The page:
Hardcover: 368 pages
Release Date: October 16, 2012
Publisher: Farrar, Straus and Giroux
Order On Amazon: Hardcover
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What a tangled world she weaves...
For generations, Spinsters have been called by Arras’s Manipulation Services to work the looms and determine what people eat, where they live, how many children they have, and even when they die. Gifted with the rare ability to weave time with matter, Adelice is exactly what the Guild is looking for, and in Arras, being chosen as a Spinster is everything a girl could want. It means privilege, eternal beauty, and being something other than a secretary. It also means the power to embroider the very fabric of life. But once you become a Spinster, there is no turning back. Now caught in a web of lies and intrigue, Adelice must decide who to trust: her kind mentor, Enora; the handsome and mysterious valet Jost; or the charismatic Guild ambassador Cormac Patton. They each have secrets, but Adelice is about to unravel the deadliest one of all, a sinister truth that could destroy reality as she knows it.
In a powerful and original debut about a world where the Guild decides everything, one extraordinary girl dares to defy the power of men and the boundaries of love.
Crewel had a very original and creative theme, I'll give it that. The idea of every life, every building, and every weather pattern being controlled by strings on a loom was very intriguing and was the main reason I picked up this book in the first place. When I read reviews on Crewel, it seemed to me that you either love it or hate it. Unfortunately, I fell within the boundaries of the latter.
The protagonist, Adelice or Ad for short, annoyed me ceaselessly. At first she was timid and shy, which may not be my favorite type of character, but I still hold no grudges against it. Throughout the novel, there wasn't a gradual growing of character. It was like one second she was cautious and intimidated and the next she was brash and heedlessly ignored advice from people who only wanted to help her. She was impulsive and never planned things out at all. And when her dad dies and her sister is taken away? She doesn't mourn or cry like any other average teenage girl would do. She just accepts it as fact and moves on with her life. I mean, really?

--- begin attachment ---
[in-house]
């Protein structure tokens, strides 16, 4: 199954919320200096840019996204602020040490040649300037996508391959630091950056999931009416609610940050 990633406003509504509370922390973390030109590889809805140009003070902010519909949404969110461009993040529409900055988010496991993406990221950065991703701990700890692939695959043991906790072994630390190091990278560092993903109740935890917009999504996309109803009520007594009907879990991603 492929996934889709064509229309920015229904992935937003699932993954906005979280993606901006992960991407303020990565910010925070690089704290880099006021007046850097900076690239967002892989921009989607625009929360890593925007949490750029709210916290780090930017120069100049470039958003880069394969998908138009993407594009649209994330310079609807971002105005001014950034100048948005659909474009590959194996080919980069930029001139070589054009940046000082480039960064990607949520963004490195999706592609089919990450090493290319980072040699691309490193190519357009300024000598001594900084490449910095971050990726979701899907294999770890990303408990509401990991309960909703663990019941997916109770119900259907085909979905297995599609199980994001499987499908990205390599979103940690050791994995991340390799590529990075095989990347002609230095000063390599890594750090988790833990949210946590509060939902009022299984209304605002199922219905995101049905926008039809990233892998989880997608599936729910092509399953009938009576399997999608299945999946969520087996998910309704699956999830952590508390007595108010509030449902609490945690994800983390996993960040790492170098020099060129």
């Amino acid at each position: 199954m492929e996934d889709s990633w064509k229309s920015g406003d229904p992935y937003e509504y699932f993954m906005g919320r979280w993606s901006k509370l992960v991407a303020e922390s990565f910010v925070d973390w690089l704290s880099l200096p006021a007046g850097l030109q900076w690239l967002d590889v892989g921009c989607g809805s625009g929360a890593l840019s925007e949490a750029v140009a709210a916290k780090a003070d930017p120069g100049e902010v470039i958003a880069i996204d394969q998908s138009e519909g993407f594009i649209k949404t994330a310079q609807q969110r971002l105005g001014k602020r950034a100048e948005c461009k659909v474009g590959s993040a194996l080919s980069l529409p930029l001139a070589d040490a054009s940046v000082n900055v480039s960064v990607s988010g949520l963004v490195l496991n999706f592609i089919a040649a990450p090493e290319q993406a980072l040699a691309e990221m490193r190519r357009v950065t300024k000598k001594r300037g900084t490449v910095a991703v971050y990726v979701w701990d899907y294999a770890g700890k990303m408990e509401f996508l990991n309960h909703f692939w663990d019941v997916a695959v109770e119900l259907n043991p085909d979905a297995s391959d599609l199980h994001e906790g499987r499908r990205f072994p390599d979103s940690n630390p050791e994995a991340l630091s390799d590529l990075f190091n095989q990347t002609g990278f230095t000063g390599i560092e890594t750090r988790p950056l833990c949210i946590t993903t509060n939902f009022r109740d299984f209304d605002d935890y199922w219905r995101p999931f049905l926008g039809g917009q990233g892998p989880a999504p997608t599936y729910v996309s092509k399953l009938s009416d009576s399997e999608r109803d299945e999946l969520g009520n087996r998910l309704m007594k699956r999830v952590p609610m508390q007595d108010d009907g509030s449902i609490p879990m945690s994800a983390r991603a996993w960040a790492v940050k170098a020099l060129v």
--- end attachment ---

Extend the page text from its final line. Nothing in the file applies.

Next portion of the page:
The romance? Don't even get me started on that. As soon as she meets Jost, head valet in the Coventry, she immediately feels sparks and an intense connection with the guy. You don't even know him, and you're falling in love with him? Stupid Insta-love, please shoot me now. To make matters worse, she meets the second love interest, Erik, who is the assistant of a particularly evil spinster, and starts falling for him too. Don't get me wrong, I have nothing against love triangles. In fact, I usually crave them but this love triangle was unnecessary and totally ruined the book for me.
From the first 10% of the book, I was bored and had to force myself to keep reading. I kept on repeating to myself, Maybe it'll get better. Maybe it'll get better. I was right for a little while, but then the action just dropped again. The last 20% of the book got a little more interesting but towards the end, all I felt was confusion and the distinct feeling of, What the heck just happened?
I really hate writing bad reviews on books but sometimes you just have too. The concept was really fascinating but the way that the story was told just didn't suit my fancy. I don't doubt that plenty of readers will love the dystopian world that Gennifer creates, I just wasn't one of them.